You sunk my battleship!
The boys capped off Martin Luther King Jr. Day with a spirited game of Battleship. Adam and Oliver Fern can only play the game in bastardized British accents (a streak of jolly Gargamel mixed in). No doubt, the Reverend King wouldn’t have exactly approved of this popular, classic board game. As a matter of fact, I harbor distinct reservations about this blatant glorification of naval warfare and yet the boys’ interest in Battleship was only further piqued last weekend by the enormous, mothballed aircraft carriers in Bremerton.
Earlier in the day, Oliver Fern, Adam and I participated in the march which honors Dr. King and does provide an ideal platform for peaceful yet boisterous consciousness-raising about any number of issues that reflect how fucked-up certain things are. The 48 bus had got us down ripped-up 23rd Avenue to Garfield High School, the starting point of the march, in surprisingly no time and while we were waiting for more and more people to assemble for the march we used the restroom inside the high school and I shivered at the hugeness of the place and it was hard to imagine Adam going to school there some day (my podunk high school graduating class barely consisted of a hundred students) and I couldn’t get the idea of Hogwarts and Draco Malfoy out of my head. At any rate, soon enough the band played and the march proceeded spiritedly toward downtown. Oliver Fern strolled with his cardboard sign which had been fashioned with random marks, scribbles and letters of the alphabet and that in his herky-swirly handwriting (and at certain angles) distinctly resembled Arabic script and it drew widespread attention throughout the march no doubt from those who wondered if the sign was somehow preciously ironic in the spirit of the day’s diverse umbrella.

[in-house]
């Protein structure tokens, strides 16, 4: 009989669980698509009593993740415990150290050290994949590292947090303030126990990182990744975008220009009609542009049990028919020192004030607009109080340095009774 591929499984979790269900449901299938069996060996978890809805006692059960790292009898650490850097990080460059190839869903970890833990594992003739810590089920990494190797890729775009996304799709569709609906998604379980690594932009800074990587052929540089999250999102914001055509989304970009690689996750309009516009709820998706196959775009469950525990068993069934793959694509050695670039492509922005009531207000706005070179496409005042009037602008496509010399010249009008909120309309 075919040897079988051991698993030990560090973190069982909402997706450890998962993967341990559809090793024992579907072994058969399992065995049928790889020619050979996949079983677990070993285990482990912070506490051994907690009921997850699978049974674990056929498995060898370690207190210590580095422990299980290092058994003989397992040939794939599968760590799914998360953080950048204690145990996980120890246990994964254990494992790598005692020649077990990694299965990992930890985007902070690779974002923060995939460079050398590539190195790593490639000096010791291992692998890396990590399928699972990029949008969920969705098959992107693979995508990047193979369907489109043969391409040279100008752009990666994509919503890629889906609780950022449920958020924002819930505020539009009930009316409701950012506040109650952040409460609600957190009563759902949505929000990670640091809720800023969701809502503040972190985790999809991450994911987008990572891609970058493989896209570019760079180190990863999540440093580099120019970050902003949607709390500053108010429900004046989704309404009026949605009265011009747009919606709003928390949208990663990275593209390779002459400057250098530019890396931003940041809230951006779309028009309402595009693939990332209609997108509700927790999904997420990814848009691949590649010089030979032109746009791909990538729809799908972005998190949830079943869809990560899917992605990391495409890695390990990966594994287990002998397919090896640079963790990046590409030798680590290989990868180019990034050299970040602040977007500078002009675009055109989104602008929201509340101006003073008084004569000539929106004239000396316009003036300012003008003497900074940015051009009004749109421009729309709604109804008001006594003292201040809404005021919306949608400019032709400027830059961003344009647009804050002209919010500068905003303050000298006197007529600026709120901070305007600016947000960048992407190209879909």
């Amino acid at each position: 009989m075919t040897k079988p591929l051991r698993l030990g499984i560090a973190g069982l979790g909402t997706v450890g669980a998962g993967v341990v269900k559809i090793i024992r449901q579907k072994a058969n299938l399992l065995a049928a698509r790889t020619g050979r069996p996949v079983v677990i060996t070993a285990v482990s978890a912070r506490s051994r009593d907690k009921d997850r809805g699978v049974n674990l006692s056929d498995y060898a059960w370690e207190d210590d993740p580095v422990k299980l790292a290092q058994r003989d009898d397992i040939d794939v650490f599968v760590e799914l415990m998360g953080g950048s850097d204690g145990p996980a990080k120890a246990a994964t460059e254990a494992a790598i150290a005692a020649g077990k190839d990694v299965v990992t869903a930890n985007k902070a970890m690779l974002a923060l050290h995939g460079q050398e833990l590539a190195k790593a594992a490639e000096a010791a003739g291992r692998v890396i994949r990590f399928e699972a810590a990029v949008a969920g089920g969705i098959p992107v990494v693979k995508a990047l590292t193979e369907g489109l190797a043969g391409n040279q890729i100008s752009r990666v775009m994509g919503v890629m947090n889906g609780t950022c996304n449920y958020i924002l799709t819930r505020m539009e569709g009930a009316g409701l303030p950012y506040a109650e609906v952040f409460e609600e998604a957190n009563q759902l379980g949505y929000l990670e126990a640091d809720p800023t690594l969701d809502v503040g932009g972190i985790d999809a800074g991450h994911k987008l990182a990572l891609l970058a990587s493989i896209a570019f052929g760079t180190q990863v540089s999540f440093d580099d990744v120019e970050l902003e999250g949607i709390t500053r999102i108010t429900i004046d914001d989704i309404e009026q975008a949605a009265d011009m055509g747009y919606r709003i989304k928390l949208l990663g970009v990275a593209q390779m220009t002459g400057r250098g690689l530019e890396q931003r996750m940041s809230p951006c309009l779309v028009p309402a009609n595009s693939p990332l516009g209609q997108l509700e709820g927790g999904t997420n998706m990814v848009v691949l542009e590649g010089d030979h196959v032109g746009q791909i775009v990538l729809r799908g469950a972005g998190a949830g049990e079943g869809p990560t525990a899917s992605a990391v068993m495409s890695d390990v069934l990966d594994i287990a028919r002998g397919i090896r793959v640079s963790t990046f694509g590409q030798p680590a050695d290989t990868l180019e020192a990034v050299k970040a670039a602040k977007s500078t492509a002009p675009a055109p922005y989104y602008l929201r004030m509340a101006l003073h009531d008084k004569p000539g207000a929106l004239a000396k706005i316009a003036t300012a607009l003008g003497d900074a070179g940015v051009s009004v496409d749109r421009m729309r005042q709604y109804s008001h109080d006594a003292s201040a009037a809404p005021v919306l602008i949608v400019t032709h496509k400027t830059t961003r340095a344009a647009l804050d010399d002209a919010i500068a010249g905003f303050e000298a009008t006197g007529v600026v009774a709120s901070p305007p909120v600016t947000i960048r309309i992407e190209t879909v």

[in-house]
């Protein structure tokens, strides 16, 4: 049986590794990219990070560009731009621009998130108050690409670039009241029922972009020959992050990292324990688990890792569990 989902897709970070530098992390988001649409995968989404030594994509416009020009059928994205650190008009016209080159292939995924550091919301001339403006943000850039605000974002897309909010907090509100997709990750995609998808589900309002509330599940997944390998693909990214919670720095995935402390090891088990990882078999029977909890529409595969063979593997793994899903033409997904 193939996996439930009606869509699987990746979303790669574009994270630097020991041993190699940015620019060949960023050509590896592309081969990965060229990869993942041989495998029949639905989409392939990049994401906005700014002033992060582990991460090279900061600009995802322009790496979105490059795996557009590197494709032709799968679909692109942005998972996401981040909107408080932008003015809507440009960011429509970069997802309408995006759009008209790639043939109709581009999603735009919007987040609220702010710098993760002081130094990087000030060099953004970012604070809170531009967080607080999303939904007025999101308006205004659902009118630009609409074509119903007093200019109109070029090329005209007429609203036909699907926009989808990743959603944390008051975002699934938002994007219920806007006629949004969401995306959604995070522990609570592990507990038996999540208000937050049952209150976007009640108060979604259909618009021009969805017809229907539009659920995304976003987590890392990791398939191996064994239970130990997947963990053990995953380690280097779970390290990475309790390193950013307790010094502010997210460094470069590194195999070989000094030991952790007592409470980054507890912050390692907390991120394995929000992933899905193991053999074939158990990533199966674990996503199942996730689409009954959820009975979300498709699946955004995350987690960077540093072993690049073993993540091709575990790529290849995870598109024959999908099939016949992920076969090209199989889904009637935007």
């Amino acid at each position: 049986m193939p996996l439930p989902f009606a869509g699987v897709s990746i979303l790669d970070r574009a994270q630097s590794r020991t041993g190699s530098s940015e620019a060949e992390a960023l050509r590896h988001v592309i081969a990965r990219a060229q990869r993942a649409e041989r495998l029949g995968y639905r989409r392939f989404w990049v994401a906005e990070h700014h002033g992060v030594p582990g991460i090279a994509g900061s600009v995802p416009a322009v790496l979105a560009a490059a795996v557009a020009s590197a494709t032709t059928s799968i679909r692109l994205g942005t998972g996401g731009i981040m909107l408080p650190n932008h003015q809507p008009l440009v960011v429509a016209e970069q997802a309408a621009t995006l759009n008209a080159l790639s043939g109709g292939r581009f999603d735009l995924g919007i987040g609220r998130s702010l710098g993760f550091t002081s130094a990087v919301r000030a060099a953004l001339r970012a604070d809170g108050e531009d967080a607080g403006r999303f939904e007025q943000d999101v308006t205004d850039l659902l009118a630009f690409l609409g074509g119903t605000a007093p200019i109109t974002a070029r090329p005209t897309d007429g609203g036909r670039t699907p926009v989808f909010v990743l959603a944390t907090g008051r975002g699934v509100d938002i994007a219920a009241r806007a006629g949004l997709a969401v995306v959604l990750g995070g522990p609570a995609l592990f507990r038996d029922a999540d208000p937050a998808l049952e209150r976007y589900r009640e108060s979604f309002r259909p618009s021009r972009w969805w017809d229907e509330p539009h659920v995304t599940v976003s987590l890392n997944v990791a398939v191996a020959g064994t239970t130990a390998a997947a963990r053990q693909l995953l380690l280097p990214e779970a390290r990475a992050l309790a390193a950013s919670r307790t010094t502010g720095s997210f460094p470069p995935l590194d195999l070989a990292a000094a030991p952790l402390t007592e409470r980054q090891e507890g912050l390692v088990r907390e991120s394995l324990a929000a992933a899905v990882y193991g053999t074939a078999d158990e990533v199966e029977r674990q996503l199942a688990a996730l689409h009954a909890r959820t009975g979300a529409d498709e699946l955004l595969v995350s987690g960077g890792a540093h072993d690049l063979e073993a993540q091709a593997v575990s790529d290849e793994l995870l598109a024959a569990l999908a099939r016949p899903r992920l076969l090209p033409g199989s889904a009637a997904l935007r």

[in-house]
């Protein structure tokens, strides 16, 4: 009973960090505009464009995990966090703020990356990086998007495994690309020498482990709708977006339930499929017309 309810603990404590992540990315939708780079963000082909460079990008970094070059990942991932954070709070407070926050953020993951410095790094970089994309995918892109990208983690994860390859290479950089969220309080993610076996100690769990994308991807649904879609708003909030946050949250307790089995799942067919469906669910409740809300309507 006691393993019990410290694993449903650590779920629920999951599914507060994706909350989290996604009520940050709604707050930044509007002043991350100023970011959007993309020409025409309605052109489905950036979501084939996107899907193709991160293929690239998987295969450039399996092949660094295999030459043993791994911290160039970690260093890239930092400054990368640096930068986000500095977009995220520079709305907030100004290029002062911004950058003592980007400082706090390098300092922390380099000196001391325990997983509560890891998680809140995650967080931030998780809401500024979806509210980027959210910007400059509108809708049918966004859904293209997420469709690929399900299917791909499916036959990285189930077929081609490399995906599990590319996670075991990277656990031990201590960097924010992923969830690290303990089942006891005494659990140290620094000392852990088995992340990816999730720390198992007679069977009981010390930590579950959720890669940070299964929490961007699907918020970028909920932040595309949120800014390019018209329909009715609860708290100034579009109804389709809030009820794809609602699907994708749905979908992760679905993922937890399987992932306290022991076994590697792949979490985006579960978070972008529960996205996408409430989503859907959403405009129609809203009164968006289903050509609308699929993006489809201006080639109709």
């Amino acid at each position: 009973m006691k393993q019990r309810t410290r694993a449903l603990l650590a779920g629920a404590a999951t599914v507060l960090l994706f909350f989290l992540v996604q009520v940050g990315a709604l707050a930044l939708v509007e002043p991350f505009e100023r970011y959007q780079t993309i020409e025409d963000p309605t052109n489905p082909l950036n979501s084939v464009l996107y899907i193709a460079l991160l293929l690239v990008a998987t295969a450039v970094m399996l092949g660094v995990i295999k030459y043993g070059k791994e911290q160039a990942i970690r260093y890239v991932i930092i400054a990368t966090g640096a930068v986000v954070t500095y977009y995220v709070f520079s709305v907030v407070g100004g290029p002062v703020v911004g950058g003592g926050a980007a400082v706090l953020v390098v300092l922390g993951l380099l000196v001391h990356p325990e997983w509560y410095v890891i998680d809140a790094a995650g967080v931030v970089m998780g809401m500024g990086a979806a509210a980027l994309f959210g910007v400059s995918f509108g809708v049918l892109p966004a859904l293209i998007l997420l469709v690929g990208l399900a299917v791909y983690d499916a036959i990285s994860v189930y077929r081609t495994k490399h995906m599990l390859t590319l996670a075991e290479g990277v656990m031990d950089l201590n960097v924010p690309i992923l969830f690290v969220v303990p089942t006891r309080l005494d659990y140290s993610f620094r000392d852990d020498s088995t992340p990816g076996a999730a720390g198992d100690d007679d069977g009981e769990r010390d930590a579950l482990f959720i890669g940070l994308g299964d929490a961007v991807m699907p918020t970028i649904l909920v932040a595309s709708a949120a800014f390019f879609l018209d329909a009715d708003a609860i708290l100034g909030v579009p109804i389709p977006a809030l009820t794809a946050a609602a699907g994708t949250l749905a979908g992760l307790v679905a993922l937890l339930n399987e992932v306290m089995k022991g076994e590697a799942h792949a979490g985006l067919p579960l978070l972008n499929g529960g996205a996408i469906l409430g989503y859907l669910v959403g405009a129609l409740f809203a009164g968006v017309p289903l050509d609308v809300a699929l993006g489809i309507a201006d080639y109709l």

Over the span of a couple hours we gradually were overtaken by faster marchers and imperceptibly faded from the front of this wondrously-long line of concerned citizens to the literal, very back of the procession where police motorcycles were waiting to gobble up stragglers, pushing them to the sidewalk because life just has to go on. Adam’s legs and hips were getting stiff from walking and he wondered if we could rest a moment and my hummingbird-sized bladder was filling up with what felt like the combined flow of Victoria and Niagra Falls but I told him he should be glad we weren’t being blasted by a fire hose or bullied by German shepherds and therefore he needed to put his beliefs into action and did he ever look at me like I was comparing his knowledge of Pokemon with his and he began walking too fast for Oliver Fern and I to keep up. I thought I was going to pee from the exertion of catching up with him and soon we again found ourselves with the Filipinos for Black Lives Matter chanting for no new youth jails and the drums were beating so loud I thought the Bonneville Dam was going to burst and I channeled my rage and felt the urge to walk up to the snarkiest-looking motorcycle police guy I think I’ve ever seen, he must have stood a steroidal six foot five and was puffing on a stogie like some kind of goon in an episode of CHIPS where a rogue cop double-crosses Ponch and Jon, and I’ll admit I harbored a violent fantasy about ripping the cigar out of his mouth and screaming Black Lives Matter! but Oliver Fern is only four years old and he still thinks all police officers with motorcycles are archangels-next-door (and maybe this officer was a good guy and simply in desperate need of some public relations work although I highly doubt it) and this was a peaceful demonstration named for the Reverend King and we don’t need any more white guys showboating but in particular I envisioned the indignity of wetting myself while being handcuffed on the ground.